Pick one: Keto, paleo, vegan, calorie/macro counting, intuitive eating.

Now google it.

Hundreds of search results will appear from youtube vloggers, blog posts, influencers, celebrities, and health professionals, all telling you why their particular ideology is the best way to eat, no doubt with studies and statistics on health benefits to back them up.

It’s confusing as fuck and hard to know what to believe, often leaving you with more questions than answers.

So why do people do this?

Because, in the health and wellness industry, it pays to provide comfort among the chaos. It pays to provide solutions.

As the consumer, we set an expectation for professionals to give us answers. We demand the answers to our problems, we want guaranteed results, and we want it in black and white.

What doesn’t pay, is telling people, “this might not work for you”, or “it’s going to take time, and experimenting with different eating styles”.

No. We expect professionals to have ALL the answers. Which is why we are often so ready to believe them when they tell us they do. We don’t really care what the actual solution is, what we really want is to be given a simple formula:

Follow this set of rules to get results.

The problem with that though is that there is an abundance of information on health and nutrition, and we have access to more now that ever before. More research is being published every single day, and you can always find evidence to support your beliefs if you look for it. 

People who are dogmatic in their approach are only going to seek and promote the information that confirms their beliefs. They aren’t going to share disconfirming information, or evidence that discredits what they’re saying, why would they? Especially if they’ve built a career based on the approach they’re promoting, especially if their credibility and  income is at stake… But that information more than likely exists.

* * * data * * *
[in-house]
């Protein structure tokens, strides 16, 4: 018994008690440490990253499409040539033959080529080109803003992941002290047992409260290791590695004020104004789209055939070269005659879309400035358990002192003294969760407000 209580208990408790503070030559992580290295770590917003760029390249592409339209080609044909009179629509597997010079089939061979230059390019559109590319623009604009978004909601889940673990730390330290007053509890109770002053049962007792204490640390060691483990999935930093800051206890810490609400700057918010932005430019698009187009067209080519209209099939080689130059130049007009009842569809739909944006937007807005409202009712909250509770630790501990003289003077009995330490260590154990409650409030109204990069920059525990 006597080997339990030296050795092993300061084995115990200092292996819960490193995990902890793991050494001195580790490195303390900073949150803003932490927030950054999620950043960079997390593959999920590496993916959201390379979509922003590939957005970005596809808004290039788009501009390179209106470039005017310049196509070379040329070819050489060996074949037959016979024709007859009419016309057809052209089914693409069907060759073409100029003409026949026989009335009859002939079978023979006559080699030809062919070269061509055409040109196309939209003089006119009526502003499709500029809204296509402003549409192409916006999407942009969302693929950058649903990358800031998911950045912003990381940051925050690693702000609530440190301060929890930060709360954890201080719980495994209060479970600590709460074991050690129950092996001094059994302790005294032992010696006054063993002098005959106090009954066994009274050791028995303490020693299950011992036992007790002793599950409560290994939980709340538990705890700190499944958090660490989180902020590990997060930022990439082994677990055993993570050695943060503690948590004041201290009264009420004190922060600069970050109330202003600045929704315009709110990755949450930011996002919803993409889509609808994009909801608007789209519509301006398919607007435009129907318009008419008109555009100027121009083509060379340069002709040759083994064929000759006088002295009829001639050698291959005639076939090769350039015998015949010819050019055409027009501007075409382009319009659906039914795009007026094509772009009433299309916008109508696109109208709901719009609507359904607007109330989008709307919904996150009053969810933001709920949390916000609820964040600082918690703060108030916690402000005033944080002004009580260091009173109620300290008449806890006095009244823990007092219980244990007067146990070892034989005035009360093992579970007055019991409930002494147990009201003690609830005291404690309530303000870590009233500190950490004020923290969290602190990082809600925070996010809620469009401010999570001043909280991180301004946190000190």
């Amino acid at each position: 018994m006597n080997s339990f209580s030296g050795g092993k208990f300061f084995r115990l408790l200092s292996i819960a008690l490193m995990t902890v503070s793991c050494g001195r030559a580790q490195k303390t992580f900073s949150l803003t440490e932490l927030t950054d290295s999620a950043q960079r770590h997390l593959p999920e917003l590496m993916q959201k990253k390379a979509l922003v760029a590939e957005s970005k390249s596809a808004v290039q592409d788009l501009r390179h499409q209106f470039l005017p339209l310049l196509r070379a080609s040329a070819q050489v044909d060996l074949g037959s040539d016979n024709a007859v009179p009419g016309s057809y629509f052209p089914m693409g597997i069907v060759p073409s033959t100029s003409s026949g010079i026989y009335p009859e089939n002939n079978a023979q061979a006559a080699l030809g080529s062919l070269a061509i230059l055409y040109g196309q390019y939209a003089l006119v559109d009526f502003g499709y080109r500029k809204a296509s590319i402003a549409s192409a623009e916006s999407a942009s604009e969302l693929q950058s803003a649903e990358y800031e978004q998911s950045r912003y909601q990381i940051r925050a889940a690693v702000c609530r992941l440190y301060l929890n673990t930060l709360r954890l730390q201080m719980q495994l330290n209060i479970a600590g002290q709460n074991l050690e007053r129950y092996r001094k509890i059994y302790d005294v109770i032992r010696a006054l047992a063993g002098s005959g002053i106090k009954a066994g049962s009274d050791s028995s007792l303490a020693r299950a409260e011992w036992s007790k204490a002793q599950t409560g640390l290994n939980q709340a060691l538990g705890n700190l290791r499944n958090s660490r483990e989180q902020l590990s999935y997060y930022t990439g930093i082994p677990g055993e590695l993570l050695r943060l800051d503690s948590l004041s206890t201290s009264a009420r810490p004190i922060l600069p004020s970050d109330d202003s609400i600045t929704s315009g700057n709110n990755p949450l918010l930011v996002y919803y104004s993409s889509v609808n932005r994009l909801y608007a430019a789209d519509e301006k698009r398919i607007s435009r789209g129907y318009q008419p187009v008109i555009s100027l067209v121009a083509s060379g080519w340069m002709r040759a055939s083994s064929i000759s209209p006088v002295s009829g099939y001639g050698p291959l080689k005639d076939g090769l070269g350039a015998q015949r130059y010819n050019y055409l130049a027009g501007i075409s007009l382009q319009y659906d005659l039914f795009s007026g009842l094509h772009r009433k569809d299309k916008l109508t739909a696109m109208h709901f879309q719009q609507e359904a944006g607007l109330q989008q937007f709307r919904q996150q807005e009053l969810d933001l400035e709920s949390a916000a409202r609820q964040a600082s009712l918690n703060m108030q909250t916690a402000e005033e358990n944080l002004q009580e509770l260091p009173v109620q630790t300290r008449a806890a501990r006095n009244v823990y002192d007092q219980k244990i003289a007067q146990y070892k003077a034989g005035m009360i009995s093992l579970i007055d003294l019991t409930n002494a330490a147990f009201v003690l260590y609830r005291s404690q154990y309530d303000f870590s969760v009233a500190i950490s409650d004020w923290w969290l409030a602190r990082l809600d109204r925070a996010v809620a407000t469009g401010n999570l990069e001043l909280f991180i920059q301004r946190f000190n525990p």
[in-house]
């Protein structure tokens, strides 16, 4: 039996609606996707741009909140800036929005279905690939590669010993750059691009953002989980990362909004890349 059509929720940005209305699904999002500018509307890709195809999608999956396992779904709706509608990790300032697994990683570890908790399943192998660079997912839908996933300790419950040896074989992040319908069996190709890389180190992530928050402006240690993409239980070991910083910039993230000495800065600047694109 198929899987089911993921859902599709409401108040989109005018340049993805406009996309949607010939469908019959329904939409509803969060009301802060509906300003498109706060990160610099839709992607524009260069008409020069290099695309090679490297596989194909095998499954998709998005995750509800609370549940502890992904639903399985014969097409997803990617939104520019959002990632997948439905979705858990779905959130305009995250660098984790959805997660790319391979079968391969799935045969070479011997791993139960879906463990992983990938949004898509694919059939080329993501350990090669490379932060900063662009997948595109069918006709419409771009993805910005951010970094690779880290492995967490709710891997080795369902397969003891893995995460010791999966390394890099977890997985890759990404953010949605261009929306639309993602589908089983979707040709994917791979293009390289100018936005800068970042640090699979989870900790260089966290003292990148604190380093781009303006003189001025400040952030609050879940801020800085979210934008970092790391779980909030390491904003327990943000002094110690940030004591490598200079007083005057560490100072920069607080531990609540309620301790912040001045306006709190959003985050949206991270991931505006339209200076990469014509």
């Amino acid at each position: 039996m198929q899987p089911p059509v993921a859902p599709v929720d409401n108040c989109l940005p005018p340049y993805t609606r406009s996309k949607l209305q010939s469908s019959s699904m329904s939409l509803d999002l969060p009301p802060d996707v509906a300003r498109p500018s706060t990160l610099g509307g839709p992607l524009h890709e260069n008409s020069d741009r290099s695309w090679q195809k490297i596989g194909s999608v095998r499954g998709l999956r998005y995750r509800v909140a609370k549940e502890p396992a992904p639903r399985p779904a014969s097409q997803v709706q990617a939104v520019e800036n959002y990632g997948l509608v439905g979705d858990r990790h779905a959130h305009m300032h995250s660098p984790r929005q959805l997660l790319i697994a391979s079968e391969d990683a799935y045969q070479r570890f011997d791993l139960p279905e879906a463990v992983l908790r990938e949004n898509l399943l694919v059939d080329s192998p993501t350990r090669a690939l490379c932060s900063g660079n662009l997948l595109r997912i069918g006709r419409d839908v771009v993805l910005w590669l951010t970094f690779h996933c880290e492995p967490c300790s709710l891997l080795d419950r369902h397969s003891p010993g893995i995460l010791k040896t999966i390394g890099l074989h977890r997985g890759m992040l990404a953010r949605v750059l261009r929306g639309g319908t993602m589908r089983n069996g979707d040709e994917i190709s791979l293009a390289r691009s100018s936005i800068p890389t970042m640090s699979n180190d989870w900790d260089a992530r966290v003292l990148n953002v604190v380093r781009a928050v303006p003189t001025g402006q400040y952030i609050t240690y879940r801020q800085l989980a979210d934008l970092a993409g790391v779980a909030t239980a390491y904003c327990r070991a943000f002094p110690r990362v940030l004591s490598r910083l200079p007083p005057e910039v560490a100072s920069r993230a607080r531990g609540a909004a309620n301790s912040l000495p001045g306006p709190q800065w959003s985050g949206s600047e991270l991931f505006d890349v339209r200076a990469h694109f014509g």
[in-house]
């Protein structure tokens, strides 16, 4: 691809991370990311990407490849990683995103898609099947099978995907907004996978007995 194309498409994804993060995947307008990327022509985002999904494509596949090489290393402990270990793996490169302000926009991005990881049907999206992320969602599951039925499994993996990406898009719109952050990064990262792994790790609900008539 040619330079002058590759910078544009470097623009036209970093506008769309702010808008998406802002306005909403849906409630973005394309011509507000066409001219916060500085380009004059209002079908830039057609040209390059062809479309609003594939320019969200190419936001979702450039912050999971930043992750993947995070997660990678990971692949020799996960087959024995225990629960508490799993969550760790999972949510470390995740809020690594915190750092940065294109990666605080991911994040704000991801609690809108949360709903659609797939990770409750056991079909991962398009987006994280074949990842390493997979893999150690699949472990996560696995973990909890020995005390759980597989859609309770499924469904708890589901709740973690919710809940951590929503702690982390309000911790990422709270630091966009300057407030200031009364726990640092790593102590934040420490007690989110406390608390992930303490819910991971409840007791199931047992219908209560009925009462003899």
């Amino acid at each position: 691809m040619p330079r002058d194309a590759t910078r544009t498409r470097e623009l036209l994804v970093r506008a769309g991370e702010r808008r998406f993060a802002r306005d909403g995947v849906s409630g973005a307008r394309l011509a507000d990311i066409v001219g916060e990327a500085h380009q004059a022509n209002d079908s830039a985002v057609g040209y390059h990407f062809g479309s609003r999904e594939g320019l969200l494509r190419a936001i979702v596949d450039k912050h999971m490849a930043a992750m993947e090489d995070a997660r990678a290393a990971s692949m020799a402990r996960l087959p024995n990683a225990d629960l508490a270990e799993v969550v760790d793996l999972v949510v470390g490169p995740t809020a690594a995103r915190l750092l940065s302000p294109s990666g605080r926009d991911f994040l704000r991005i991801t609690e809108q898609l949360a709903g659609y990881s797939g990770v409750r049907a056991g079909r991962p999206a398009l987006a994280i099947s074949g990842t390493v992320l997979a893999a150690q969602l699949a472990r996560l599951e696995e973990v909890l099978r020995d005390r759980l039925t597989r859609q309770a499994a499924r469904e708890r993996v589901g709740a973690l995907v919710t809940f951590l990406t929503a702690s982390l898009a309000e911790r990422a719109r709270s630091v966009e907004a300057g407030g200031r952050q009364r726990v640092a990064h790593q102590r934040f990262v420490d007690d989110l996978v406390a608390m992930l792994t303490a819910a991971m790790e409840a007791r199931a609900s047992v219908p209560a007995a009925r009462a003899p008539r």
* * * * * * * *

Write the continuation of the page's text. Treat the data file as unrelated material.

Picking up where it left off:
The unfortunate reality is that many of these people are much more concerned with pushing their agenda than they are with actually helping people and providing real solutions, when what we should be doing is finding all of the information, then assessing it objectively.

We need to be less concerned with proving we are right, and more concerned with finding the RIGHT answers, whatever they may be.


1. Look for red flags:

Don’t trust people who promote a singular solution to all problems.

Ask questions and challenge the information they provide. Is their information biased or objective?

Steer clear if the solution they provide is a carbon copy of the one given to the last 5 people they’ve helped.

2. Seek professionals who ask questions, lots and lots of questions, before workshopping a solution with you. The truth is that each unique situation will require a different strategy.

3. Some professionals may appear to give you good, objective information, but there are a series of questions only you can answer when it comes to assessing which eating style is best for you.

These should be your guidelines when experimenting with and assessing different eating styles, to find the one that is going to work the best for you.

ask yourself: Will it get me the result i’m looking for?

This is conditional to:

Does it follow basic, foundational health principles?

Will it realistically fit within my lifestyle?

Am I able to sustain this style of eating long term?

Will this diet have a negative mental impact on me?

How do I actually feel? How is my energy? How is my digestion?

If you can tick all of these boxes, by all means, give it a red hot crack! There is no failing; only learning from experience, and through your experiences you will be able to combine the principles that work well from multiple different styles to create your own customised eating style.

I call it the Choose Your Own Adventure Diet, and it looks different for everyone.

Jade X

Melanie Corlett